I've never had regular periods (if that's too personal for you, stop reading now), so when my midwives told me my due date was July 1st, I took it to mean... not a lot. The concept of a "due month" instead of a "due date" has gained popularity for a reason: 40 weeks is not an exact clock you can set your uterus to, as anyone who's ever been pregnant can attest. So I was somewhat prepared to ignore my due date entirely, but there were things I wasn't ready for when I tried to induce labor naturally after that joke of a due date came and went. Trying to figure out when you'll give birth feels like a guessing game, and my attempts at getting the damn show started didn't help my odds.
So when I was still hella pregnant and showing no signs of being imminently headed for birthing pool on July 16th, I was displeased but not surprised. It was Atlanta, it was roughly 87,000 degrees outside, and despite a breezy pregnancy, I was also carrying my 6'4" partner's massive fetus. In other words, I was done. When the midwives suggested we induce, I was onboard. It was the first of many deviations from my obsessively laid birth plan that I would make over the next few days.
I was onboard with induction, but I was extremely determined not to have any medical interventions in my birth. No Pitocin, no Cervidil, no epidural — nothing. If we were inducing, we were doing so "naturally," also known as the annoying way. I had already done spicy food, had sex, and a spent lot of time hooked up to my breast pump, to no success other than some totally useless contractions. I had no real concept of how real things would get once we really tried to induce labor, which included the following:
How Gross A "Mucus Plug" Actually Is
The three days I was in labor — three — included 12 hours with a foley bulb inserted. This basically involves forcing a tube through your cervix (which is likely still pretty damn closed), inflating it with saline until it's about 4 cm in diameter, and then taping it to your thigh to provide downward traction. It literally is designed to manually force your cervix to dilate from the inside. The idea is that once it comes out, you're dilated to at least 4 cm, and "hopefully" your body just keeps the ball rolling at that point.
That did not happen for me. I didn't keep progressing after the foley bulb came out, the powers that be broke my water, I still didn't progress, so the doctors finally had to do some borderline-illegal sh*t with Pitocin levels to avoid a c-section and I was awake and in labor for 61 hours before my kid was born. Like I said, induction is imperfect, just like the entire birthing game. But my son was healthy, and I felt like an actual god afterward, so it all worked out better than OK.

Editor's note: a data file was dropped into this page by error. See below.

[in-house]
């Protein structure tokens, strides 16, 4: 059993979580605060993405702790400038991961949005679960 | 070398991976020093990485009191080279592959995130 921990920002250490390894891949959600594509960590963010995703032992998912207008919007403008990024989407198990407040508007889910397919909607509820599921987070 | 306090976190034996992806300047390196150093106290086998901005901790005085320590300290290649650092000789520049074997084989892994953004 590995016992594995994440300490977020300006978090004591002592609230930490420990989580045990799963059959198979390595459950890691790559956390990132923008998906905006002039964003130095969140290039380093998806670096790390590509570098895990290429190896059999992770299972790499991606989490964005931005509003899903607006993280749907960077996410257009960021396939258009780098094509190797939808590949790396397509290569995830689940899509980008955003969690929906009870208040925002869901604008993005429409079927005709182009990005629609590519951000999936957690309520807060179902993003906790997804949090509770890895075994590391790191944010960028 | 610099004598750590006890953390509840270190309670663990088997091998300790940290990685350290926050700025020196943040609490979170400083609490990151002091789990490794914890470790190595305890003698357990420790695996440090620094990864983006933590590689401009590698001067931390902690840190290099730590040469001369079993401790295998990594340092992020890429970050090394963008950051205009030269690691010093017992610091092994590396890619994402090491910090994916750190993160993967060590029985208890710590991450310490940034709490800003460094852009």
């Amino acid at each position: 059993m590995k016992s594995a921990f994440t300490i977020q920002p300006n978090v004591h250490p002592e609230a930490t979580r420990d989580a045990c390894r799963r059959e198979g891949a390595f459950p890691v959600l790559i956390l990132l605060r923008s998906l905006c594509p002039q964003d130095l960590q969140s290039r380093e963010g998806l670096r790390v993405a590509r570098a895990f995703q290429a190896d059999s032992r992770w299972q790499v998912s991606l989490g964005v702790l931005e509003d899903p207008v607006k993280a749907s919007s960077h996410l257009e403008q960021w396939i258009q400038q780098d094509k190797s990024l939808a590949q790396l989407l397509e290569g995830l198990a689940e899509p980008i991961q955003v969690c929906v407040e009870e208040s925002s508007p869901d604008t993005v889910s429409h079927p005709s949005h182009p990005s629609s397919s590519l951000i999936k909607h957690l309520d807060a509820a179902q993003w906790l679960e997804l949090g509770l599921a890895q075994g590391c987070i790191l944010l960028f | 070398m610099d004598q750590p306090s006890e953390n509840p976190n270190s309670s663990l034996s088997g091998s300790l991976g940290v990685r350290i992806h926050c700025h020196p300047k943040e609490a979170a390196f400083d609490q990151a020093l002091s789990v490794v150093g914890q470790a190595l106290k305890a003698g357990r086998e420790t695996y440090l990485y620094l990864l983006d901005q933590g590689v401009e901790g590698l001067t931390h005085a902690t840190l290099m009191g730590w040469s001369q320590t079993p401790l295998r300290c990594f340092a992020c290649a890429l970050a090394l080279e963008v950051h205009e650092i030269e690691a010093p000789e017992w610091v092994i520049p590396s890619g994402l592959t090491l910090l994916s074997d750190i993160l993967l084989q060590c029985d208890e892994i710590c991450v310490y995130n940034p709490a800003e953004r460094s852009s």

What did happen was I spent a sleepless night walking laps around the hospital floor (trying to do my part!) while my mucus plug leaked out of the catheter that was taped to my leg, and just kinda... oozed out. I mean, I cleaned it off as often as I could, but it went on seemingly forever at a maddeningly slow-but-ceaseless trickle. God, it was gross.
That It Wouldn't Be Like Flipping A Switch
It's more like trying to push a car uphill: no matter how far you push it, it's not going to start rolling on its own until you reach the top — and every woman's "hill" is a different length, and you don't know how far you're going to end up pushing the car until you commit to doing it.
Nipple Stimulation Isn't Fun
Those words used to mean fun. Why aren't my nipples fun anymore? I want to go back.
How Many Different Strategies There Are
Some people try to induce labor naturally at home, and the internet will readily tell you of the infinite number of tactics people have attempted to employ to vacate their uteruses. So that much I knew. But when I was inducing in a hospital with a team of midwives, I was definitely surprised by the number of non-medical ways they had to try to trigger and advance labor.
How Boring & Time-Consuming It Would Be
Turns out, inducing labor isn't just a matter of figuring out the right button to press and then watching the rest of your body effortlessly fall in line behind it. More often, it's a matter of doing tedious, monotonous, uncomfortable, mentally under-stimulating sh*t for a lot longer than you'd like to, especially considering that you have absolutely no guarantee that you'll be rewarded with a baby at the end.